April 15, 2012 - Second Sunday of Easter
psychopath, an insubordinate, and a dimwit. That’s just part of the crew, all
of them military convicts, that Lee Marvin as Major Reisman must transform into
a successful attack force in the 60s film, “The Dirty Dozen.” The movie turns
on how each unlikely and flawed member of the team plays a crucial role in the
Something like Jesus’
own “dirty dozen” appears in our text today. The first part of the passage is a
description of the overwhelming crowds who respond to Jesus’ teaching and
healing. So many people surrounded Him, we’re told in verse 9, that He arranged
for the disciples get Him away in a boat so the crowd wouldn’t crush Him. And
in verses 11 and 12 we hear the demons only making the problem worse by
threatening to reveal His deeper identity as the Son of God.
Jesus responded to the
enormous demand and pressure of so many people who wanted His help by
commissioning a core group of companions and helpers. That’s the message of the
second half of our text today.
There were already
many, many followers, many disciples of Jesus. We’re so familiar with them that
we focus on the ones named here, but there were more. At the beginning of Luke 10, Jesus sent seventy others to do preach and heal. In I Corinthians 15 we learn that over five hundred followers were witnesses to the
resurrection of Jesus.
Yet there is clearly
something special about the twelve who are called and appointed here as
“apostles.” They are the inner ring, the core, as I said, of all those men and
women who gathered around Jesus.
Verse 13 shows that
those who are appointed are those whom Jesus wants. It all rests on His choice.
Earlier in Mark we saw how Jesus came and specifically called five of them,
Peter and Andrew, James and John, and a little later Levi. He selected them. That
makes Jesus different from other rabbis.
In those times
disciples chose their rabbis. A person who aspired to seek God, who wanted to
learn a life of holiness and faithfulness to God’s law, looked around to find a
teacher, a rabbi who he thought would guide him well. It’s like our own modern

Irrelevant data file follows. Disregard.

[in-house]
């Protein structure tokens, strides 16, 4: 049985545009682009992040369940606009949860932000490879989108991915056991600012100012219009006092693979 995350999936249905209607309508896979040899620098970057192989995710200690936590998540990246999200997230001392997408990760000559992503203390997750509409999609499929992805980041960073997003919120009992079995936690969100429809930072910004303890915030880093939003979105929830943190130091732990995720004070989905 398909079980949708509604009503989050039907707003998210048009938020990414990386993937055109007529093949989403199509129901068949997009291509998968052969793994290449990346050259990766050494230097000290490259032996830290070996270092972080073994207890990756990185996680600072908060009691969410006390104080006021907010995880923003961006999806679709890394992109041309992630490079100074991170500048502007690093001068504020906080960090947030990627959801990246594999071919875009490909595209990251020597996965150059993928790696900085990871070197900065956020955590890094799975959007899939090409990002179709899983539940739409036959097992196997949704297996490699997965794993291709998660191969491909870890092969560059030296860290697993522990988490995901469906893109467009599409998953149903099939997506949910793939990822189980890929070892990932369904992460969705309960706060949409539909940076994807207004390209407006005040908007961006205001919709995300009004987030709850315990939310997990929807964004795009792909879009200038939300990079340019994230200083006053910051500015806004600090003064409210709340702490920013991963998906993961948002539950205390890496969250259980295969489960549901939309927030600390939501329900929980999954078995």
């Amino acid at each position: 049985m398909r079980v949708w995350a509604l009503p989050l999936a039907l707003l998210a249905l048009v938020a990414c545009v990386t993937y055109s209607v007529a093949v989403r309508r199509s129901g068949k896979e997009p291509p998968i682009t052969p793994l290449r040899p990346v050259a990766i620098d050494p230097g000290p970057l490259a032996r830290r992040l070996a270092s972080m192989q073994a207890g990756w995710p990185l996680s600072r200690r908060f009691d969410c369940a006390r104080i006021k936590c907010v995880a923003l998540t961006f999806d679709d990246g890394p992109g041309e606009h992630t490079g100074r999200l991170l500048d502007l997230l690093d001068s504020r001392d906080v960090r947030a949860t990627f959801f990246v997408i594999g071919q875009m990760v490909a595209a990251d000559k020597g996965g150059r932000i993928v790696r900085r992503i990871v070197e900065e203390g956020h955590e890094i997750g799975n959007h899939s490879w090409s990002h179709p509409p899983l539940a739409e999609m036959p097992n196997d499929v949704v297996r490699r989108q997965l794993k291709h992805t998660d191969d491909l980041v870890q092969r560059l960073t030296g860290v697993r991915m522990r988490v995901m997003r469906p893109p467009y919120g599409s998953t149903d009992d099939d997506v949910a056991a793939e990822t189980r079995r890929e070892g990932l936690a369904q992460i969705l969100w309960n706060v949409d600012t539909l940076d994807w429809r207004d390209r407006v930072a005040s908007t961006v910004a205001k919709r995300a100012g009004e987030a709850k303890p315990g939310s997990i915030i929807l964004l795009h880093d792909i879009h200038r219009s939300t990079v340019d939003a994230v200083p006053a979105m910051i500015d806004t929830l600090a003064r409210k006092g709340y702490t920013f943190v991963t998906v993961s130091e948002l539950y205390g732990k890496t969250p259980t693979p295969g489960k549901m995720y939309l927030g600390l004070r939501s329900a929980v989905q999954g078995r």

practice. You seek out a church and a pastor where you feel you will grow in
your faith. You start attending and decide if you will stay. Likewise with
rabbis. The disciple took the initiative, chose the rabbi, started following to
see how it would go.
But Jesus’ disciples
did not find Him. He found them. He went up the mountain to seek God the
Father’s guidance and then He called and named the particular people that He
wanted to most closely follow Him.
There’s something more
about Jesus’ initiative just in the word here. Verse 14 in your text probably
begins, “And he appointed twelve,” but it literally says that “he made twelve…” They didn’t just become apostles. They weren’t just named apostles.
Jesus made them what they became. It was Jesus’ work and power in them
which gave them the position they had.
The number twelve is worth
noticing. There were twelve tribes of Israel. Jesus makes twelve apostles. It’s
symbolism. By choosing exactly twelve Jesus started Israel over again. Nine or
ten of the literal tribes of Israel were dispersed and lost in history. Jesus
chose twelve to say that here in their faith would be the beginning of a new
and spiritual Israel.
What did it mean to be
an apostle? The word means “one who is sent.” It’s a noun, but it’s primarily a
verb. After verse 14 says He named them apostles, apostolous, we read
that they were to be sent out, apostellei. To be an apostle meant having
a mission, a job to go and carry out for their master.
When we recite the
Nicene creed, we say that we believe in “one holy, catholic and apostolic
church.” To be apostolic is to be like the apostles in having a mission, a job
that Jesus gave us to do. Let’s look at that job.
The last part of verse
14 and the beginning of verse 15 gives the apostles three parts to what they
were supposed to do. They were, “to be with him, and to be sent out to proclaim
the message, and to have authority to cast out demons.” It’s crucial not to
skip over the first part. The first thing for the apostles was “to be with
him.” Before going anywhere, before preaching anything, before saying “boo” to
even a little demon, they were to be with Jesus.
That’s where all
Christian discipleship begins. We haven’t got any message, we haven’t even got
any real help to offer anyone unless we have first been with Jesus.
These twelve spent three years walking and talking with Him. Mark’s way of
telling the story is to show us how they slowly discovered who He is, how their
initial attraction and amazement is transformed into a lasting trust in Jesus
as Lord and Savior. That kind of process is to happen for every Christian.
Being with Jesus is
why we worship every Sunday. We get together to feel His presence with us, to
receive His presence at His Table, to learn more about Him in Sunday School and
in the preaching of the Word. It’s why we individually read our Bibles during